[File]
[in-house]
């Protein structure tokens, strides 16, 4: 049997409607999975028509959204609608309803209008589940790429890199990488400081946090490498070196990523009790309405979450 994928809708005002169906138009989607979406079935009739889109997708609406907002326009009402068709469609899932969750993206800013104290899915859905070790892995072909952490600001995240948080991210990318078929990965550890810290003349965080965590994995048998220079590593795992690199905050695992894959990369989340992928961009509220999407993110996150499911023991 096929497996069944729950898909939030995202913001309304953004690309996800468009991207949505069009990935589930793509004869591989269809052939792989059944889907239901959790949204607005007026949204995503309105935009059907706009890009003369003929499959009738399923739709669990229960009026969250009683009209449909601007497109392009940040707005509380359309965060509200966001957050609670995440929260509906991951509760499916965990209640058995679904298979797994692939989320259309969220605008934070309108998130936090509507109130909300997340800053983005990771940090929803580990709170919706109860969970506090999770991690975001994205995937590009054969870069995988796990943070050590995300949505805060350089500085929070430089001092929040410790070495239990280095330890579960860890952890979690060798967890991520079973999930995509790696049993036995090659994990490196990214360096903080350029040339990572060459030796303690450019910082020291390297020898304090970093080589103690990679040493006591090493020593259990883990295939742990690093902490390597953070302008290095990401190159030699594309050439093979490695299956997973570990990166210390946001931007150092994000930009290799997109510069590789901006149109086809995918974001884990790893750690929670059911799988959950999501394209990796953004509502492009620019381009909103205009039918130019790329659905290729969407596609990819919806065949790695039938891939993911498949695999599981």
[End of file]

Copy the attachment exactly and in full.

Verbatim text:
[in-house]
């Protein structure tokens, strides 16, 4: 049997409607999975028509959204609608309803209008589940790429890199990488400081946090490498070196990523009790309405979450 994928809708005002169906138009989607979406079935009739889109997708609406907002326009009402068709469609899932969750993206800013104290899915859905070790892995072909952490600001995240948080991210990318078929990965550890810290003349965080965590994995048998220079590593795992690199905050695992894959990369989340992928961009509220999407993110996150499911023991 096929497996069944729950898909939030995202913001309304953004690309996800468009991207949505069009990935589930793509004869591989269809052939792989059944889907239901959790949204607005007026949204995503309105935009059907706009890009003369003929499959009738399923739709669990229960009026969250009683009209449909601007497109392009940040707005509380359309965060509200966001957050609670995440929260509906991951509760499916965990209640058995679904298979797994692939989320259309969220605008934070309108998130936090509507109130909300997340800053983005990771940090929803580990709170919706109860969970506090999770991690975001994205995937590009054969870069995988796990943070050590995300949505805060350089500085929070430089001092929040410790070495239990280095330890579960860890952890979690060798967890991520079973999930995509790696049993036995090659994990490196990214360096903080350029040339990572060459030796303690450019910082020291390297020898304090970093080589103690990679040493006591090493020593259990883990295939742990690093902490390597953070302008290095990401190159030699594309050439093979490695299956997973570990990166210390946001931007150092994000930009290799997109510069590789901006149109086809995918974001884990790893750690929670059911799988959950999501394209990796953004509502492009620019381009909103205009039918130019790329659905290729969407596609990819919806065949790695039938891939993911498949695999599981």